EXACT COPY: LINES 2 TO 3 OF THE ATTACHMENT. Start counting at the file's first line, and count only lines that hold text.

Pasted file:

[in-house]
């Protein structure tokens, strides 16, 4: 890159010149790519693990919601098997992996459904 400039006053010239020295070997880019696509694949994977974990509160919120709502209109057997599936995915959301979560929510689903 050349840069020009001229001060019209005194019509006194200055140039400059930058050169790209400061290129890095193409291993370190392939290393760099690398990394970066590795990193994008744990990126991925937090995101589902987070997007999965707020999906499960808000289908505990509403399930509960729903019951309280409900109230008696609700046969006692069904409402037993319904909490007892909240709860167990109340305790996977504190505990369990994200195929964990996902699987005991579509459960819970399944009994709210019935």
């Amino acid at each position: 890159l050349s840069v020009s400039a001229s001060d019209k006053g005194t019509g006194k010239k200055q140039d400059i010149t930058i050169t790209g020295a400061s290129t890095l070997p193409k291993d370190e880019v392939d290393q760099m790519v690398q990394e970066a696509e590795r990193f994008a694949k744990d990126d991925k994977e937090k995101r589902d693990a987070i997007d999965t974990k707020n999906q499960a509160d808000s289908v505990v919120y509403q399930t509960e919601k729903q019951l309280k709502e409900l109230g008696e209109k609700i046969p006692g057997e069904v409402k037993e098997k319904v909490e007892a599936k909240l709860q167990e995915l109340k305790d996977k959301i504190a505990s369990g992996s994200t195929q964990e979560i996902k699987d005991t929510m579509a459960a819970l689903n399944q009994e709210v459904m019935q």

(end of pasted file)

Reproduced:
């Protein structure tokens, strides 16, 4: 890159010149790519693990919601098997992996459904 400039006053010239020295070997880019696509694949994977974990509160919120709502209109057997599936995915959301979560929510689903 050349840069020009001229001060019209005194019509006194200055140039400059930058050169790209400061290129890095193409291993370190392939290393760099690398990394970066590795990193994008744990990126991925937090995101589902987070997007999965707020999906499960808000289908505990509403399930509960729903019951309280409900109230008696609700046969006692069904409402037993319904909490007892909240709860167990109340305790996977504190505990369990994200195929964990996902699987005991579509459960819970399944009994709210019935």
């Amino acid at each position: 890159l050349s840069v020009s400039a001229s001060d019209k006053g005194t019509g006194k010239k200055q140039d400059i010149t930058i050169t790209g020295a400061s290129t890095l070997p193409k291993d370190e880019v392939d290393q760099m790519v690398q990394e970066a696509e590795r990193f994008a694949k744990d990126d991925k994977e937090k995101r589902d693990a987070i997007d999965t974990k707020n999906q499960a509160d808000s289908v505990v919120y509403q399930t509960e919601k729903q019951l309280k709502e409900l109230g008696e209109k609700i046969p006692g057997e069904v409402k037993e098997k319904v909490e007892a599936k909240l709860q167990e995915l109340k305790d996977k959301i504190a505990s369990g992996s994200t195929q964990e979560i996902k699987d005991t929510m579509a459960a819970l689903n399944q009994e709210v459904m019935q």